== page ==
Thomas Jefferson Papers

From Thomas Jefferson to Nicholas King, 29 May 1801

To Nicholas King

Washington May 29. 1801.


Your favor of yesterday has been duly recieved. I doubt whether we have the same view of the transaction between the Commissioners and mr Prout, as to the matter of fact. their agreement was to redivide the lots in question, so as to give to mr Prout his part on one side of a street and to have theirs on another side, an operation which I understand to be agreeable to law & practice. the ground thus resulting to the Commissioners on redivision, becomes building lots & for sale; and are accordingly sold to the US. as a site for their barracks; the money will be applicable to the purposes of the trust; and will either be recieved from the treasury for this purpose, or remain there to the debit of the US. towards discharging the debt lent or guaranteed by them. as far as I understand this operation it seems correct, but I am not sufficiently intimate with the affairs of the city to have entire confidence in my view of the subject, and shall therefore be glad to be set right if I have taken an erroneous view of the subject. this is the object of my addressing my answer to yourself directly, instead of referring the matter to the Commissioners to whom regularly all propositions must come for a first decision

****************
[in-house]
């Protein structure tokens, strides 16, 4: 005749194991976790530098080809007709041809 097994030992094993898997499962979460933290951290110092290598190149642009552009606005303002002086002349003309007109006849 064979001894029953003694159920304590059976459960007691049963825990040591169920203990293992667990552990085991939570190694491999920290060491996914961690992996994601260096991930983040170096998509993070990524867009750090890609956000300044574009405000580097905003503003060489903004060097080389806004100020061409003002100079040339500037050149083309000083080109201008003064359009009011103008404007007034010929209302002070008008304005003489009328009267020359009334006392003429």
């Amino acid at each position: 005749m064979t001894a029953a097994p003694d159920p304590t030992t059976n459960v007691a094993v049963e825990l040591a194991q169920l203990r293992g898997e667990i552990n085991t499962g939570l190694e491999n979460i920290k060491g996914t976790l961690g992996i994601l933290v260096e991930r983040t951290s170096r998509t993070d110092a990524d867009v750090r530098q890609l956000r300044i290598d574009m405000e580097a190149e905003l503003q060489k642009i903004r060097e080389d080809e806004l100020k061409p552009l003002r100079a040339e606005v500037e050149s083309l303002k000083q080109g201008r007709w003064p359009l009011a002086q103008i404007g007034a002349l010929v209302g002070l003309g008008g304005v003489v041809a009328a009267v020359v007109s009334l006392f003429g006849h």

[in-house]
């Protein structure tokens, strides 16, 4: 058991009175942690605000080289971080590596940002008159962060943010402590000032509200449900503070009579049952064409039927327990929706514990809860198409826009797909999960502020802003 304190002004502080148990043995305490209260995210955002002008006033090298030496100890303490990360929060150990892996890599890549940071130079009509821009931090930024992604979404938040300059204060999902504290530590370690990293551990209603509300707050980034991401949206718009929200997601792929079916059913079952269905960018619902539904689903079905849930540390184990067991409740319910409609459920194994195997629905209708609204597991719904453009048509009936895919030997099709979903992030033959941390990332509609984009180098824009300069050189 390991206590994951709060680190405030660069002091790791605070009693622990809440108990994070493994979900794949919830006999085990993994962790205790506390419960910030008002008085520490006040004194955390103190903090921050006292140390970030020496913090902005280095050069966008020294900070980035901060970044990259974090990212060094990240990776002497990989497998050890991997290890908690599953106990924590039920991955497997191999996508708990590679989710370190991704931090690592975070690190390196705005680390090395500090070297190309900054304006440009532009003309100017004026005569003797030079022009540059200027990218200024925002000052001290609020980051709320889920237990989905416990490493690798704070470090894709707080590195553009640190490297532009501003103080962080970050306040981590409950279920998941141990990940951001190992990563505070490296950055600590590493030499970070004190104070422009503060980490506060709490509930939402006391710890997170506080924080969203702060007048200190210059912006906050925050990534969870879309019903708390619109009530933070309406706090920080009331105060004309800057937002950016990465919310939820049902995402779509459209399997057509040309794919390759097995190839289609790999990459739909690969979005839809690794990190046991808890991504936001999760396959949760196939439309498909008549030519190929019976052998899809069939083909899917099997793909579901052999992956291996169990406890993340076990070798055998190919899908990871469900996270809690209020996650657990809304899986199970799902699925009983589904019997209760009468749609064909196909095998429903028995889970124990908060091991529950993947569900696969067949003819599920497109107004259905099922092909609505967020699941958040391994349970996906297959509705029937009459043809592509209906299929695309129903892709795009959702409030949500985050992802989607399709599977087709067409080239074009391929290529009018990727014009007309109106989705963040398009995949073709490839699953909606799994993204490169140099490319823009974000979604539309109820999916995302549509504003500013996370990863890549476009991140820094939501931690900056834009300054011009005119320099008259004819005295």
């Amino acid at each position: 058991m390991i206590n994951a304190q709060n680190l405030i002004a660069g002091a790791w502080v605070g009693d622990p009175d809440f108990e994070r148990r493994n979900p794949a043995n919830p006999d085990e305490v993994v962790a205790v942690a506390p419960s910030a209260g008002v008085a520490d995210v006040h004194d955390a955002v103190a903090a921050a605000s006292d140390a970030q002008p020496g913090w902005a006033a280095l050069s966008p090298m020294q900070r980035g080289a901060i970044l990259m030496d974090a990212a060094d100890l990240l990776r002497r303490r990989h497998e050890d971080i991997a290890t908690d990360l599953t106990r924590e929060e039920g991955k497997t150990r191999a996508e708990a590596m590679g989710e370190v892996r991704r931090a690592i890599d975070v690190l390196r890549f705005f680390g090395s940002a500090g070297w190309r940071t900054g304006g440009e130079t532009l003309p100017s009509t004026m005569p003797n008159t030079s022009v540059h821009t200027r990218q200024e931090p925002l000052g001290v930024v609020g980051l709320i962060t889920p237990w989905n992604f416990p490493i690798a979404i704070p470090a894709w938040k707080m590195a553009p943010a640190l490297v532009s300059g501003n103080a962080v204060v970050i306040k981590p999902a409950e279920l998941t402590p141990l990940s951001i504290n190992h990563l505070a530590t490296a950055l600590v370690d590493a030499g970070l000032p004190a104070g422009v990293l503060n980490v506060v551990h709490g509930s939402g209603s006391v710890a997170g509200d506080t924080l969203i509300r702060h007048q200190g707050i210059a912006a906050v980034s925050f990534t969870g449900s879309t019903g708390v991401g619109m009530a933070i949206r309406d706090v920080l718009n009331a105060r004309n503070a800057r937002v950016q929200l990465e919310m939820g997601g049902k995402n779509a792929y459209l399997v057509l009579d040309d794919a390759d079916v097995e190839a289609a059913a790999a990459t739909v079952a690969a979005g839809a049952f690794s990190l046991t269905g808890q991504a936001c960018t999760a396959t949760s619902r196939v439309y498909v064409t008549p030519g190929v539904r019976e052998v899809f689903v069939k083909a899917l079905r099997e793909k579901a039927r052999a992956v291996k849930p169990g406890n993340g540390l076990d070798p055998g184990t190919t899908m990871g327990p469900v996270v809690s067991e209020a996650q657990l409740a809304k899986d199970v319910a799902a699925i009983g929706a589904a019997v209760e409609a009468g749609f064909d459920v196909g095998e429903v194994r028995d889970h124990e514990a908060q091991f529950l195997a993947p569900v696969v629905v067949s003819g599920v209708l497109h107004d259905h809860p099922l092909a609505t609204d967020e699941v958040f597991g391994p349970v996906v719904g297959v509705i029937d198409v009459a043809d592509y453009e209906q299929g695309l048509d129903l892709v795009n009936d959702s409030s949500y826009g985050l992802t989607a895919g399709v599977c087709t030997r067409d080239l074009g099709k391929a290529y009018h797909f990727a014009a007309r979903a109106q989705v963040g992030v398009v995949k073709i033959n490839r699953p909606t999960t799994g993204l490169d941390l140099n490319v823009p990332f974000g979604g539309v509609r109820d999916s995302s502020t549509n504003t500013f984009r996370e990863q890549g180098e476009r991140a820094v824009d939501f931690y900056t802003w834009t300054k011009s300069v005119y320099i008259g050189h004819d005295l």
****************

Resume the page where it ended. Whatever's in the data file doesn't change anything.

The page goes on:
the site of the barracks has been fixed on by the Secretary of the Navy and it has never been deemed injurious to adjoining lot holders for a neighbor to fix on his own1 ground anything [whatsoever] which the law does not deem a nuisance. barracks are not of this character. they are the less [inconvenient] to the neighbors in this case, because [as] yet nobody has built […] the ground. Accept my salutations & good wishes

Th: Jefferson

PrC (DLC); faint; at foot of text: “Nicholas King.”

1Word interlined.

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